Education & Christian Liberty

In his article entitled “Is Public School an Option?”, Dr. Al Mohler described Christian participation in public school as “one of the most controversial debates of our times.”[1] Dr. Mohler explained that despite the community-based, parent-controlled tradition of the American public school system, the surging militancy of the secular culture and the intolerance shown towards a biblical worldview make the classroom a toxic arena that must be avoided by Christian parents and children. Mohler wrote,

“Those who set educational policy are now overwhelmingly committed to a radically naturalistic and evolutionistic worldview that sees the schools as engines of social revolution. The classrooms are being transformed rapidly into laboratories for ideological experimentation and indoctrination... For Christians who take the Christian worldview seriously and who understand the issues at stake, the answer [regarding the legitimacy of public school for Christian children] is increasingly “no.”[2]

Across the kaleidoscopic spectrum of American Christianity, parents are embarking on a mass exodus out of the public schools in which they were educated and into the world of Christian private school and homeschool. One survey indicated that the number of parents homeschooling their children has risen a dramatic 75% since 1999.[3] This is not, therefore, some fringe movement of hyper-conservatives, but rather a snowballing philosophical and cultural movement among American evangelicals. But is this mass exodus mandatory for Christians?

In the midst of this seismic social shift, church leaders are tempted to choose a side, often opting to canonize the collective cultural convictions of their congregations. Then the educational preferences of the majority become woven into the fabric of the church’s identity. Individual preferences and convictions warp into expectations. Expectations create rifts and factions. These rifts, if left unbridged by the grace of the gospel, can threaten the peace and purity of the church.

Jesus condemned the Pharisees for adding man-made tradition to the law of God: “in vain do they worship me, teaching as doctrines the commandments of men” (Mark 7:6-7). To condemn or command something that the Bible neither condemns nor commands is to elevate the traditions of men to the doctrines of God. While healthy dialogue between brothers and sisters who disagree is fruitful, Christian parents have the freedom to choose how their children are to be educated.  To put it another way, education is a matter of Christian liberty that ought to be respected by church members and ministers alike. “Let not the one who eats despise the one who abstains, and let not the one who abstains pass judgment on the one who eats, for God has welcomed him” (Romans 14:3).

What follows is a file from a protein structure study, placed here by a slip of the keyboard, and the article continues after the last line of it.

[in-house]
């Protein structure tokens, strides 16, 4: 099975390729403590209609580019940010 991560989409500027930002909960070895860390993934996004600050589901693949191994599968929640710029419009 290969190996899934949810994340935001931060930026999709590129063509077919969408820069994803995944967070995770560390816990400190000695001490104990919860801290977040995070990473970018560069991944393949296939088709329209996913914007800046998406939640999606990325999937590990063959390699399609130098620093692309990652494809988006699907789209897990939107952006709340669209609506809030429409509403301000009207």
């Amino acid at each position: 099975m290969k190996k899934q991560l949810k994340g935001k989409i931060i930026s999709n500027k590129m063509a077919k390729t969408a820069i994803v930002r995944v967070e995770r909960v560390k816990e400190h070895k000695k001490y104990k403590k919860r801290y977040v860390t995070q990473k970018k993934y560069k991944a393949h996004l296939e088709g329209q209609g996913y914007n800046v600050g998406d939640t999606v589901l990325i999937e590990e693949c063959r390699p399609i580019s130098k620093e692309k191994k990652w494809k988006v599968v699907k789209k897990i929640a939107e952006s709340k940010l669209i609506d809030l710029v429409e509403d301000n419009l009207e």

What does the Lord require of all Christian parents? The prophet Malachi said that God, through the spiritual union of husband and wife, is seeking “godly offspring” (Malachi 2:15). The Christian home ought to be thickly perfumed with the fragrance of the gospel. Great effort must be made to foster deep conversations about who God is and what He has done in and through His Son Jesus. Lord’s Day worship should be the hub around which family life rotates and to which it weekly returns. Specific times of family devotion led by the father ought to be deeply etched into the routines of home life. The Christian home was designed to be the incubator of the soul where covenant children, being regularly nourished with the rich milk of the gospel and warmed by its life-giving light, can grow spiritually mature and strong, aflame with passion for Christ and willing and ready to live in obedience to Him. It is the duty of all Christians parents, whether they choose public, private, or home school, to faithfully disciple and discipline their children in the ways of God.






[1] Albert Mohler Dr., “Is Public School an Option?,” Answers in Genesis, September 10, 2013, accessed October 29th, 2014, https:// weekly&utm_medium=email&utm_content=main-question&utm_campaign=aw10052013.

[2] Ibid. 

[3] The Missing Piece: Educating New Kids for a New World (alboa Pr: B, 2013), 223.